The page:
CHICAGO -- Zach Eflin took a shutout into the eighth inning, while the Phillies' bats scored five runs off Cubs starter Kyle Hendricks -- the most he's given up at home in his career -- helping Philadelphia halt a three-game losing streak with a 6-1 victory at Wrigley Field on
CHICAGO -- Zach Eflin took a shutout into the eighth inning, while the Phillies' bats scored five runs off Cubs starter Kyle Hendricks -- the most he's given up at home in his career -- helping Philadelphia halt a three-game losing streak with a 6-1 victory at Wrigley Field on Tuesday night.
"Excellent performance from Eflin," manager Gabe Kapler said. "He just attacked the strike zone, he maintained his velocity throughout, he maintained his composure throughout. I thought he was getting stronger as the game [went] on, some of [his] sequences were really pretty."
Eflin exited after an RBI double by Anthony Rizzo with two outs in the eighth, having allowed eight hits, while walking one and striking out two. The Phillies righty, who had allowed 12 earned runs over his previous three starts, threw 105 pitches, 72 for strikes.
"I think Eflin did a lot of work getting ready for this start," Kapler said. "I asked him to take a look at how he got left-handed batters out, a lot of people were having these conversations with it, and he went back and studied a lot of video to get a sense for what his best pitches would be against left-handed batters. They had some dangerous left-handed hitters in their lineup tonight, no surprise, no secret. I thought he went after them very well. He went through that Cubs lineup pretty successfully."
"I think attacking the strike zone with all my pitches," Eflin said of his success. "Being able to keep them off balance and pitching inside. I did that a lot more than usual tonight. I really wanted to attack them, and I was pretty successful doing that."
Eflin also spoke about the benefits of watching video.
"I've been looking at video the past three or four days, just seeing the success on the four-seam fastball this year, in particular, to get my stride out there and use my legs more," Eflin said. "Kind of coming out of my hand differently. You can call it deceptive or whatever. Being able to do that and attack the lefties and get results like that really kind of proves the point."
Hendricks retired the side in order in the first, but Nick Williams tagged the righty for a two-run home run in the second and, in the third, the Phillies loaded the bases and scored on a walk by Carlos Santana, a sacrifice fly by Aaron Altherr and a fielder's choice by Williams. Hendricks threw 87 pitches in five innings.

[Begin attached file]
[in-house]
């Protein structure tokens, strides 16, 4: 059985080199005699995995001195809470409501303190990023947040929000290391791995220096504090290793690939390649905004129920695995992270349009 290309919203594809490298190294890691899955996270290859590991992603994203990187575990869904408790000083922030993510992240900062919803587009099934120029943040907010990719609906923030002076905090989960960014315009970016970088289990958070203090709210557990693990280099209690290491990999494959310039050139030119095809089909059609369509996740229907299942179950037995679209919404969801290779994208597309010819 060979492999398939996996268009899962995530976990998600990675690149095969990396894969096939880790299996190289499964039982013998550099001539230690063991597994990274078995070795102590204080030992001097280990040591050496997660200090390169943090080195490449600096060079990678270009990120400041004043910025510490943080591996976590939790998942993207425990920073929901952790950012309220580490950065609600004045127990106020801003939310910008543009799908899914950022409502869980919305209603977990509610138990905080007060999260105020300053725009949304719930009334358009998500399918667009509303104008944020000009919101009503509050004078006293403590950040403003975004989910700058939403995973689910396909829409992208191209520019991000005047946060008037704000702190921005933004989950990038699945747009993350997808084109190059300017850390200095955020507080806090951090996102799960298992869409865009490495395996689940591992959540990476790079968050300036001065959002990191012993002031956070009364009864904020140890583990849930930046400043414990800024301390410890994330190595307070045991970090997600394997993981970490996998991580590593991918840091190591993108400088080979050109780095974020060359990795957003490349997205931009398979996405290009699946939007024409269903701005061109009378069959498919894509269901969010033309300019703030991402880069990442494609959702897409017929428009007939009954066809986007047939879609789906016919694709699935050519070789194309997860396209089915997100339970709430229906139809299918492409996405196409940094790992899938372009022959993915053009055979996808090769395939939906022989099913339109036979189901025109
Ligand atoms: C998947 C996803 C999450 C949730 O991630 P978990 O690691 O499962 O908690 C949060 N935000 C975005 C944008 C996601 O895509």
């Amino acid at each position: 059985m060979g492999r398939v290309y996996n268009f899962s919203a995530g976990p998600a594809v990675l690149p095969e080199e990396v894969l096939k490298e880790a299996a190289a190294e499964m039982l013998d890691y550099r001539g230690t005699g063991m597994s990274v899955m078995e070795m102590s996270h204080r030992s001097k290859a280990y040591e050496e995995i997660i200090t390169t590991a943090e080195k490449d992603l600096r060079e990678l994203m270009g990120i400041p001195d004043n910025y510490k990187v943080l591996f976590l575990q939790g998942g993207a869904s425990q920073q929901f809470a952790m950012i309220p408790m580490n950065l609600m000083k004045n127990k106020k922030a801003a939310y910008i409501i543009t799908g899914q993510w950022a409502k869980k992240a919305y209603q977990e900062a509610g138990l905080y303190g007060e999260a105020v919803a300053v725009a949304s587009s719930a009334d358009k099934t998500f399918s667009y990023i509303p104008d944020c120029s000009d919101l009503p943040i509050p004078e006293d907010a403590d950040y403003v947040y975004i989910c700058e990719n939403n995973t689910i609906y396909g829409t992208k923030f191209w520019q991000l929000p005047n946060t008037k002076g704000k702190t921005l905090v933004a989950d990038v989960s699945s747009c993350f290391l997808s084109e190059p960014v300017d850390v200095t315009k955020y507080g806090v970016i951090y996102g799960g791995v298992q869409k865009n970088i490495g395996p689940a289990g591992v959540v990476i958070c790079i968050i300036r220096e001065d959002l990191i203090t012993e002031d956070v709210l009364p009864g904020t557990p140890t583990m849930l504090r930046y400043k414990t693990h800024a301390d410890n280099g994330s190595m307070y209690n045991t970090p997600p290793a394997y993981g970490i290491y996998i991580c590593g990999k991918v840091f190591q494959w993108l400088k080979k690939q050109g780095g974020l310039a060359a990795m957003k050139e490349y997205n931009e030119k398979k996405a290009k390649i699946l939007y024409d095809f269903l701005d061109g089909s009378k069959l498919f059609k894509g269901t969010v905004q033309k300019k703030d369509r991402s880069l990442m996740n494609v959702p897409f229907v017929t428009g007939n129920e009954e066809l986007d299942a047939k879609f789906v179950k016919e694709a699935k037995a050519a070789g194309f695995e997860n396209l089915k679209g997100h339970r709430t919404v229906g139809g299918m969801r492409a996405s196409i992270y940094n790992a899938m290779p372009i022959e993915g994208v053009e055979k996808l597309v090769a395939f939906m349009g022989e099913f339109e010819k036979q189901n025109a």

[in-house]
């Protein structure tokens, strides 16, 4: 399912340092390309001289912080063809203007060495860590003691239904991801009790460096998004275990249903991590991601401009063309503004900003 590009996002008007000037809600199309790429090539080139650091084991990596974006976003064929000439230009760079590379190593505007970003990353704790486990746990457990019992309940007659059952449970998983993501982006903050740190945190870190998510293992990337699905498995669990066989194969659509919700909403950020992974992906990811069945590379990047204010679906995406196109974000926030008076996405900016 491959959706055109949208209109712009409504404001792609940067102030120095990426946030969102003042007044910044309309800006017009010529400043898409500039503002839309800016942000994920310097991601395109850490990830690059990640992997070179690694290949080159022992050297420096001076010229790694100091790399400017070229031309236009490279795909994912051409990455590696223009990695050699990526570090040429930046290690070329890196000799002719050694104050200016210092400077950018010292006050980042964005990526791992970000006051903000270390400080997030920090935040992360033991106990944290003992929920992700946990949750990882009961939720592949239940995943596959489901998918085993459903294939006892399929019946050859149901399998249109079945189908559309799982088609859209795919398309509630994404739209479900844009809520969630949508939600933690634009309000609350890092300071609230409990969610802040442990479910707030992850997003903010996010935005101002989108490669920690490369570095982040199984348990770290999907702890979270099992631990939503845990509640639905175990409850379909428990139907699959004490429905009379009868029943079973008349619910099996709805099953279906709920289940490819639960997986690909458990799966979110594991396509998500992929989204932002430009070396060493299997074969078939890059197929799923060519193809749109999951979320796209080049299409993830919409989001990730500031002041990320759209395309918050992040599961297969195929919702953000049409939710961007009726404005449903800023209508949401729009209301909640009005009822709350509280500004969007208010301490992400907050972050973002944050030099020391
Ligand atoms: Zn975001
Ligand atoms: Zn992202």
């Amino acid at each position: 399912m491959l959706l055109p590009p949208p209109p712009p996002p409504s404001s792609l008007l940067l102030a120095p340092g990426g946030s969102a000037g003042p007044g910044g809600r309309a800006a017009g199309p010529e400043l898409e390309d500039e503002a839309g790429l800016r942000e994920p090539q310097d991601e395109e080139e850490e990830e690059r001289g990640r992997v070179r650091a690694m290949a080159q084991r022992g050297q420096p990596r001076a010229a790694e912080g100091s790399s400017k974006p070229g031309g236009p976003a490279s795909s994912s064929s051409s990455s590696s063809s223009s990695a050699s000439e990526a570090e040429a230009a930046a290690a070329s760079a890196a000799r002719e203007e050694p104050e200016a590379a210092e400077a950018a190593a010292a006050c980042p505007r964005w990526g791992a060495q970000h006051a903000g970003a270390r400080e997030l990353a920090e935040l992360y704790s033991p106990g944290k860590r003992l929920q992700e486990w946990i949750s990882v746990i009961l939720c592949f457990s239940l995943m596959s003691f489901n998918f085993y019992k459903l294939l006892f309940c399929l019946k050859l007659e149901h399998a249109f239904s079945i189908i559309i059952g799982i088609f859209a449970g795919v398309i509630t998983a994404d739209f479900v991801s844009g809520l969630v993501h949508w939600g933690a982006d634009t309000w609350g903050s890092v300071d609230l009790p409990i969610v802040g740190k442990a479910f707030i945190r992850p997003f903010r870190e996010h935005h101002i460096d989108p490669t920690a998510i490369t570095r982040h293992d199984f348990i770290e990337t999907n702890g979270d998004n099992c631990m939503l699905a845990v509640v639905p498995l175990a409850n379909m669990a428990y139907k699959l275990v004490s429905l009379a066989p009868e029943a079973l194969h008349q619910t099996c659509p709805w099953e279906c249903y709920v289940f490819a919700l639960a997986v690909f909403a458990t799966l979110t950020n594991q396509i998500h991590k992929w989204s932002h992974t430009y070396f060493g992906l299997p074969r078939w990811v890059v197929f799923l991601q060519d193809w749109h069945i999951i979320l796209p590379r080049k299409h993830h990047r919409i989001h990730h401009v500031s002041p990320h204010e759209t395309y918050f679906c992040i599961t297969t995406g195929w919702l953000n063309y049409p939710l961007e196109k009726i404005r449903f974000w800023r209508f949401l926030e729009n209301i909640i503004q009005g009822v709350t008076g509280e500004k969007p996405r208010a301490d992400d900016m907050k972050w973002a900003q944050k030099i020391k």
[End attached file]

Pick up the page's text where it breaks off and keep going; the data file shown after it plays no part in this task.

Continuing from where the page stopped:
Altherr added an RBI single in the ninth.
The Phillies were coming off a three-game series in San Francisco, where they scored just one run combined while losing all three games.
"Really good win for us tonight," Kapler said. "Especially to be so resilient and bounce back after that three-game series in San Francisco to show this kind of grit. We got back to a Phillies style of offense."
MOMENTS THAT MATTERED
Williams quickly gave the Phillies the lead with one out in the second inning, when he smacked his two-run homer into the right-field bleachers, scoring Altherr, who reached base on a walk.
At the plate again in the third inning with the bases loaded, Williams grounded into a forceout to shortstop Javier Baez, scoring Scott Kingery from third. Williams plated three runs in five at-bats.
HE SAID IT
"One thing you don't see all that often is every batter in the lineup getting a hit. Wow. Doesn't happen that often, and I think it's worth noting as something special that happened tonight." -- Kapler
"I thought that was awesome. He deserves all of it. Everything he's done for this team since I've been here, everything he's done for me, I can't explain it all. He's an awesome teammate, awesome guy. He deserves all that recognition, for sure." -- Hendricks, on the video tribute to Jacob Arrieta after the first inning in the right-hander's return to Wrigley Field
The Phillies will continue their series at Wrigley Field on Wednesday at 8:05 p.m. ET, sending Aaron Nola to the mound to face left-hander Jose Quintana. Nola has a 52.5 percent ground-ball rate, the second highest mark in the National League among qualifying starters, while the Cubs' batters have the fourth-lowest ground-ball percentage.
Catherine Garcia is a contributor to MLB.com based in Chicago.